In the Bell defendants' tenth point of error, they contend the award of attorney's fees was excessive because the recovery did not "bear some reasonable relationship to the amount in controversy." See Argonaut Ins. Co. v. ABC Steel Prods. Co., Inc., 582 S.W.2d 883, 889 (Tex. Civ. App.--Texarkana 1979, writ ref'd n.r.e.). They base this argument on their contention that the amount in controversy, as it relates to the Bell defendants, is less than $30,000. The trial court considered the amount in controversy to be the value of all Wallace's employee benefits, an amount in excess of $160,000. The Bell defendants argue that the bulk of DeRusse's recovery, $138,000, resulted from the Group and Life Insurance Plans administered by American General, against whom the trial court denied all relief. Further, the $5,019.56 paid to the Wallace sisters was never interpleaded and was not a proper basis for recovery of attorney's fees under ERISA. Therefore, the trial court was limited to consideration of the value of the Stock Plan and Savings Plan, a value equal to $23,950.98, in awarding attorney's fees. We agree.

As we stated above, the $3,552.28 in unpaid wages, which was part of the $5,019.56 disbursed to Wallace's sisters, is not an ERISA benefit. Therefore, it was not properly a part of the amount in controversy. See Harsch, 956 F.2d at 663 (a trial court may award plaintiffs "only those fees reasonably attributable to claims that may be brought under ERISA"). And despite the Bell defendants' concession that $1,467.28 of the amount distributed as unpaid wages was an ERISA benefit, this benefit was not controlled by the beneficiary-designation form naming DeRusse as beneficiary. Therefore, to the extent that the trial court considered the $5,019.56 in awarding attorney's fees, it abused its discretion.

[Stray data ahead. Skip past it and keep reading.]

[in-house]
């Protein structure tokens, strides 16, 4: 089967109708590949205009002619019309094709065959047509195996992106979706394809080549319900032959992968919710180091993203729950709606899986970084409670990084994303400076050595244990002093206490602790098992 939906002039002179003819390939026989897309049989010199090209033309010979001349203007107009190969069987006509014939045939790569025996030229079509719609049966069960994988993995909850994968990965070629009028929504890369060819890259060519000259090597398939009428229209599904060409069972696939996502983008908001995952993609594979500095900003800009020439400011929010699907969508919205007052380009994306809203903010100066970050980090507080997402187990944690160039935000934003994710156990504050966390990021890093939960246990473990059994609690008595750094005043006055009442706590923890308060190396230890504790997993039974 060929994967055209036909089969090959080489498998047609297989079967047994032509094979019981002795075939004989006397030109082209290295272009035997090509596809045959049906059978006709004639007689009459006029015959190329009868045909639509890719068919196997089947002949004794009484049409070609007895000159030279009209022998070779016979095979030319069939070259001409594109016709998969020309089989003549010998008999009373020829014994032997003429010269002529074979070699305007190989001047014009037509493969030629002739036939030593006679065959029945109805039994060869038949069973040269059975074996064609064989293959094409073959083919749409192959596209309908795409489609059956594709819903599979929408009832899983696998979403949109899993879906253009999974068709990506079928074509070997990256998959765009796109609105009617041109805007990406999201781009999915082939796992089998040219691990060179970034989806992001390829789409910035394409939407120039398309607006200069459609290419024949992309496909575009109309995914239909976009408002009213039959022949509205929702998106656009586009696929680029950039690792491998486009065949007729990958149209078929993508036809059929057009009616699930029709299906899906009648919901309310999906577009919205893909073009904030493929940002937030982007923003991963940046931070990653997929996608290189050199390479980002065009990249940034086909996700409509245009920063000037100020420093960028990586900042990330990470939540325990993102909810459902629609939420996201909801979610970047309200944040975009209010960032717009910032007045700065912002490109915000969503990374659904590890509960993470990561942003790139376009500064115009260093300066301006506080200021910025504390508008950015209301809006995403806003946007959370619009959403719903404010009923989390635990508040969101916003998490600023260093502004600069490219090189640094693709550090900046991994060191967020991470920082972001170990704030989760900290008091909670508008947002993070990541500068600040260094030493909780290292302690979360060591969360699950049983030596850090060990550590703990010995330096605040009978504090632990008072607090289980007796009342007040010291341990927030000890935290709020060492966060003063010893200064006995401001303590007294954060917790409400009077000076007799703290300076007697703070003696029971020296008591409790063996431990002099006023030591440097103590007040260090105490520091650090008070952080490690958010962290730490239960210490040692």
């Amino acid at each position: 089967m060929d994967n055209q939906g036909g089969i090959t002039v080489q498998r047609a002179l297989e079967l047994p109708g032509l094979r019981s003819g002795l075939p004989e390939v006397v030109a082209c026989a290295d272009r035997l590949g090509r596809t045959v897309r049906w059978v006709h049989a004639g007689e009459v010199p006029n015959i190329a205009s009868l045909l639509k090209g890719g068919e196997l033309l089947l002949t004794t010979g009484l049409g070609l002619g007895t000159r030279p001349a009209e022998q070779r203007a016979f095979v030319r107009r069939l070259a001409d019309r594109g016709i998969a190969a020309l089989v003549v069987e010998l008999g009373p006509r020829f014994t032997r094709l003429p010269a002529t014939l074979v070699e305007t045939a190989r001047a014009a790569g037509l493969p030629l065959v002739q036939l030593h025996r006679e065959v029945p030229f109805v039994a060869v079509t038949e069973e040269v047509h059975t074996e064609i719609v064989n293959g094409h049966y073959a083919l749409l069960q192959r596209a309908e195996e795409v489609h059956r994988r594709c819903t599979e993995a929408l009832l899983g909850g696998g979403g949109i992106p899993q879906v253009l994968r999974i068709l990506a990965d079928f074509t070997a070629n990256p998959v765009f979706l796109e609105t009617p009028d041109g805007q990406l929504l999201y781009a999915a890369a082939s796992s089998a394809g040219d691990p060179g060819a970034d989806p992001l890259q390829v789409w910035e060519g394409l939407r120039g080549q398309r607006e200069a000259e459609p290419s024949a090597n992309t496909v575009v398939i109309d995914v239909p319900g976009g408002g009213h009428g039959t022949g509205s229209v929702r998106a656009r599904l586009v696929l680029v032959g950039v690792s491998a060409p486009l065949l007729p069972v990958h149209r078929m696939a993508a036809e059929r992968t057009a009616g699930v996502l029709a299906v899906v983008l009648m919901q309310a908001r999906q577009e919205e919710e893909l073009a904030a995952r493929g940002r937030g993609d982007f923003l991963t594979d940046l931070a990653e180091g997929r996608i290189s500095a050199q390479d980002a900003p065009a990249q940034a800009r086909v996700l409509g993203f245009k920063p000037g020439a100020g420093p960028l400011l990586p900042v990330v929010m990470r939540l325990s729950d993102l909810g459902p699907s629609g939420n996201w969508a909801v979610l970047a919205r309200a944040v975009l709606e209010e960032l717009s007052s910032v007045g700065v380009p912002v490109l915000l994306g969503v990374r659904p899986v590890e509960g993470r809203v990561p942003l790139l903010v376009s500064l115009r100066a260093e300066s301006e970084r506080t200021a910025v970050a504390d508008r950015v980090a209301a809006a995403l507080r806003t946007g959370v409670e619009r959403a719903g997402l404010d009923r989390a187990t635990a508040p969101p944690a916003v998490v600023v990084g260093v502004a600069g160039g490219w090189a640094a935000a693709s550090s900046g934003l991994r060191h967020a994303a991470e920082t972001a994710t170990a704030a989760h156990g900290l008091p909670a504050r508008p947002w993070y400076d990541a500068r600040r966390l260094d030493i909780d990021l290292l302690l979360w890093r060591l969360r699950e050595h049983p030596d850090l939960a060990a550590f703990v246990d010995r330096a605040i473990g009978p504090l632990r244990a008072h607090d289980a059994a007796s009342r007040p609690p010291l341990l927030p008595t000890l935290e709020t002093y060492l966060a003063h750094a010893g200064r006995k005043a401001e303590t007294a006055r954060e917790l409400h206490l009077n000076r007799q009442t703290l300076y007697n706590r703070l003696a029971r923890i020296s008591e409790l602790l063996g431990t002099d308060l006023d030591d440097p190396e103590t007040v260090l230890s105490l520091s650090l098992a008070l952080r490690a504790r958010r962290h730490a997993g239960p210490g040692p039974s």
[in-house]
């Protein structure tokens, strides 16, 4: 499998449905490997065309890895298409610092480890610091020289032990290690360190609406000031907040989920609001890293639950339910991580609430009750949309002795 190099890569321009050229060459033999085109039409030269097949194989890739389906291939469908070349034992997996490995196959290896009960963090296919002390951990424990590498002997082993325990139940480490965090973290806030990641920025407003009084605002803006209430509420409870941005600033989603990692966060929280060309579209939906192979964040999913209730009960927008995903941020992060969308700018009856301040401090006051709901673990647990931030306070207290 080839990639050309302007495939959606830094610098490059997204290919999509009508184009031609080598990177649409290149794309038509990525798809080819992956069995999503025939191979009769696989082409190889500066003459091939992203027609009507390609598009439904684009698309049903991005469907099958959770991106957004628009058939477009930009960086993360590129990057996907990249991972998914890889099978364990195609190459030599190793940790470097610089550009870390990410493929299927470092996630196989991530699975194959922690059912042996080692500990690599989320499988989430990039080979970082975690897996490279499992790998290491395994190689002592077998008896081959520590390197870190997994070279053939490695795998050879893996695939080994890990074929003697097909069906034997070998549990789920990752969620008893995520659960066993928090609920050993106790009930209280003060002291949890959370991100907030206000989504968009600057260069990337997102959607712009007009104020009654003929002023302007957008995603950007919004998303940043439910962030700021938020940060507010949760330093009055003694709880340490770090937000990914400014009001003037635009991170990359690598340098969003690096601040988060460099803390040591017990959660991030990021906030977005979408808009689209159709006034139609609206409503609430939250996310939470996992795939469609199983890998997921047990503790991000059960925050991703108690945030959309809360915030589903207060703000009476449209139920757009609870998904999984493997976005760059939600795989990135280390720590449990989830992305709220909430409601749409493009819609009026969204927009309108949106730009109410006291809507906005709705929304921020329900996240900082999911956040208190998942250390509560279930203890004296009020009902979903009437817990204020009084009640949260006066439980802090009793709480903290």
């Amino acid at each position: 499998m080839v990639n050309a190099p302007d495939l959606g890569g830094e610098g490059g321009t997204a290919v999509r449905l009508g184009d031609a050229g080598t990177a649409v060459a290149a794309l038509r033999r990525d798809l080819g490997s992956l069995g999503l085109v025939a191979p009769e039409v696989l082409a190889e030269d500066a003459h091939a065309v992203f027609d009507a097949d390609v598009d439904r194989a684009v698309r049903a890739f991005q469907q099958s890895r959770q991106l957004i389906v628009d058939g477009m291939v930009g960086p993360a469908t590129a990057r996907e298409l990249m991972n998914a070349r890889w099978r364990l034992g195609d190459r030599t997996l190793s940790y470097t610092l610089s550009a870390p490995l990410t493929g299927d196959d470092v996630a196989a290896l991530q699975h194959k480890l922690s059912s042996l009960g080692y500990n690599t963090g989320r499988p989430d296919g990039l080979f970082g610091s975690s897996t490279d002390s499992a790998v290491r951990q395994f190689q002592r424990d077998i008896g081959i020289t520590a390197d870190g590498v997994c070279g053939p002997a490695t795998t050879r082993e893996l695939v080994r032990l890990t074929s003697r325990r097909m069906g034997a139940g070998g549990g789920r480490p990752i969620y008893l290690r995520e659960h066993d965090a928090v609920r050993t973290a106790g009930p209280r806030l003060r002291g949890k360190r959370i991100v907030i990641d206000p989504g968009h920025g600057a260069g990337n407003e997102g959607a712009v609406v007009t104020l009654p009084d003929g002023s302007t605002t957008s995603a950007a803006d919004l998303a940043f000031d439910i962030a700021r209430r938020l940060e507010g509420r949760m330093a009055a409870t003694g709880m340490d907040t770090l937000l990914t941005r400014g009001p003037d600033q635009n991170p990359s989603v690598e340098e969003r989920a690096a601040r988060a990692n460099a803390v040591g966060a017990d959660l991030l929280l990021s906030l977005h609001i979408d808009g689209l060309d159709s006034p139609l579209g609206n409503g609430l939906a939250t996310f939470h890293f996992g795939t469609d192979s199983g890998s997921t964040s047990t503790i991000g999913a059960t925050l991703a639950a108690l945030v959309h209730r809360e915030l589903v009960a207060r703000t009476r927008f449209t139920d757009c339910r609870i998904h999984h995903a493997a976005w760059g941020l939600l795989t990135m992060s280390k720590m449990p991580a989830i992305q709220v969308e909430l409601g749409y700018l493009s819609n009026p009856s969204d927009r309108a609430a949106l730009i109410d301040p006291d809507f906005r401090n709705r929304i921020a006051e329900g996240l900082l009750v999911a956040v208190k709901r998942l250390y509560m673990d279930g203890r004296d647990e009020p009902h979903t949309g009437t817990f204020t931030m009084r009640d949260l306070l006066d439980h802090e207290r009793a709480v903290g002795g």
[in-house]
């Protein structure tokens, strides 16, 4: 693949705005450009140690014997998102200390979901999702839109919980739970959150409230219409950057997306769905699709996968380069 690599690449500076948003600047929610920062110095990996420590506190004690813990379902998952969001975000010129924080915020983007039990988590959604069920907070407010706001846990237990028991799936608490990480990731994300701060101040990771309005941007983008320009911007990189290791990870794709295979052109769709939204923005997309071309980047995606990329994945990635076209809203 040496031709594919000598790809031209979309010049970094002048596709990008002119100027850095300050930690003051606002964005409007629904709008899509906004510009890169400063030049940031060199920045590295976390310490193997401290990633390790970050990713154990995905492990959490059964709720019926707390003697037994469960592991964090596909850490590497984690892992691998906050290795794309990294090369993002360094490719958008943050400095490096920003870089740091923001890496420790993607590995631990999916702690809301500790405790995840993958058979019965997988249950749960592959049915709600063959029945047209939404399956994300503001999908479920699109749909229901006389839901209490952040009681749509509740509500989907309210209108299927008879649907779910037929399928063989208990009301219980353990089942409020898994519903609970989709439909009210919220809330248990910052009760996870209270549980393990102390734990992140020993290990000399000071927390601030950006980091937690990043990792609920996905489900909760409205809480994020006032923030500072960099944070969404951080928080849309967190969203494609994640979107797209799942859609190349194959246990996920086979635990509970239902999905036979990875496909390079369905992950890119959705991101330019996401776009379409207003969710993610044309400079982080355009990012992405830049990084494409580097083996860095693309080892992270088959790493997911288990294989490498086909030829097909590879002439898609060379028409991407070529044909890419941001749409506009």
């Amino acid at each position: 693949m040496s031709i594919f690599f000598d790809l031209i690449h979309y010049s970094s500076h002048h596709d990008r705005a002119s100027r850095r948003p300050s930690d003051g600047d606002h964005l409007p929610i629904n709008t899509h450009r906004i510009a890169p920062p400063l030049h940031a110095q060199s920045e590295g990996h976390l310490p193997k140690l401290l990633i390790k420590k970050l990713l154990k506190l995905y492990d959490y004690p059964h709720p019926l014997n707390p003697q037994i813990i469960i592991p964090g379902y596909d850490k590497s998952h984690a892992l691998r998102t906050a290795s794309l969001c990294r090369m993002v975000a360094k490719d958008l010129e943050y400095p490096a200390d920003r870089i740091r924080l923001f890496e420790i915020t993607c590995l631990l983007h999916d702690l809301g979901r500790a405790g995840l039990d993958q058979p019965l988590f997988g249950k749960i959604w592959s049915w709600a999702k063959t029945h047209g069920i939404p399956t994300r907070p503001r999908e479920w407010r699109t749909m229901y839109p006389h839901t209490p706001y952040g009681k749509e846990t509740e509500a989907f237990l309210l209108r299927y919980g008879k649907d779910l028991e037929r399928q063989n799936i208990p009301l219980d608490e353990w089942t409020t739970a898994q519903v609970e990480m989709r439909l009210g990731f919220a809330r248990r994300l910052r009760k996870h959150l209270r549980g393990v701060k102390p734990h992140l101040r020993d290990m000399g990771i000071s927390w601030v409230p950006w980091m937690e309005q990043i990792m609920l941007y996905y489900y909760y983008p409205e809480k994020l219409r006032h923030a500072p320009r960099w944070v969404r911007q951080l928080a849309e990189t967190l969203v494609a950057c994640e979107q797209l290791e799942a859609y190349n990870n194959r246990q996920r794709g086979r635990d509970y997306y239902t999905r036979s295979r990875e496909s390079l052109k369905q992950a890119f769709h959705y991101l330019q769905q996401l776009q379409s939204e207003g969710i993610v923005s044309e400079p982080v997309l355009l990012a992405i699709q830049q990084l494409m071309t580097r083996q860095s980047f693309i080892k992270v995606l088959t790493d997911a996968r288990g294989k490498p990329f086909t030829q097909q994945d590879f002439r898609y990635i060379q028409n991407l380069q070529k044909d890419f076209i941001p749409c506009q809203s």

The trial court also included in the amount in controversy the value of Wallace's life-insurance proceeds. We believe, by including these sums in the amount in controversy, the trial court was considering Southwestern Bell's benefit office's role in advising, accepting, processing, and forwarding to American General a beneficiary-designation form that was invalid under Southwestern Bell's own rules. However, because the trial court's award is based solely on ERISA and Southwestern Bell is not a fiduciary under ERISA, its action with regard to these funds is irrelevant. (19) Further, there is no evidence that the two Bell Plan defendants, the Savings Plan and the Stock Plan, had anything to do with the administration or payment of the life-insurance proceeds. Therefore, to the extent the trial court considered the life-insurance proceeds in its determination of attorney's fees, it abused its discretion.

We iterate, however, that the amount in controversy was not the sole factor the trial court considered in making its attorney's fees award. We therefore sustain the Bell defendants' tenth point of error only to the extent the trial court's award reflects consideration of amounts not properly includable in the amount in controversy. However, because we cannot know from the record the weight the trial court accorded this factor in light of other relevant factors, we make no determination as to whether the fee awarded was excessive.

In his cross-appeal, DeRusse brings six points of error, primarily attacking as improper the trial court's consideration of the amount in controversy in determining reasonable attorney's fees under ERISA. DeRusse sought attorney's fees in the amount of $200,000, a calculation he contends was based on the number of reasonable and necessary hours expended by his attorneys. The trial court awarded only $90,000.

In his first five cross-points, DeRusse complains the trial court erred by awarding fees based solely on the amount in controversy. He bases this argument on the trial court's finding that "[c]onsidering solely the amount in controversy, the total fees charged by Plaintiff's lawyers are not reasonable." DeRusse concedes, in argument under these points, that under state case law the amount in controversy is a legally relevant factor to consider when determining reasonable and necessary attorney's fees. See United States Steel Corp. v. Whitley, 636 S.W.2d 465, 470 (Tex. App.--Corpus Christi 1982, writ ref'd n.r.e.). He argues, however, the trial court abused its discretion by exaggerating to an unreasonable degree the amount-in-controversy factor. See Landon, 724 S.W.2d at 940.

The court's finding indicates that, if it were to base its determination on only one factor, it would find DeRusse's fee request unreasonable. However, the record reflects the trial court properly considered a number of factors in reaching its determination, only one of which was the amount in controversy. We therefore cannot say that the trial court abused its discretion in the particular claimed by DeRusse.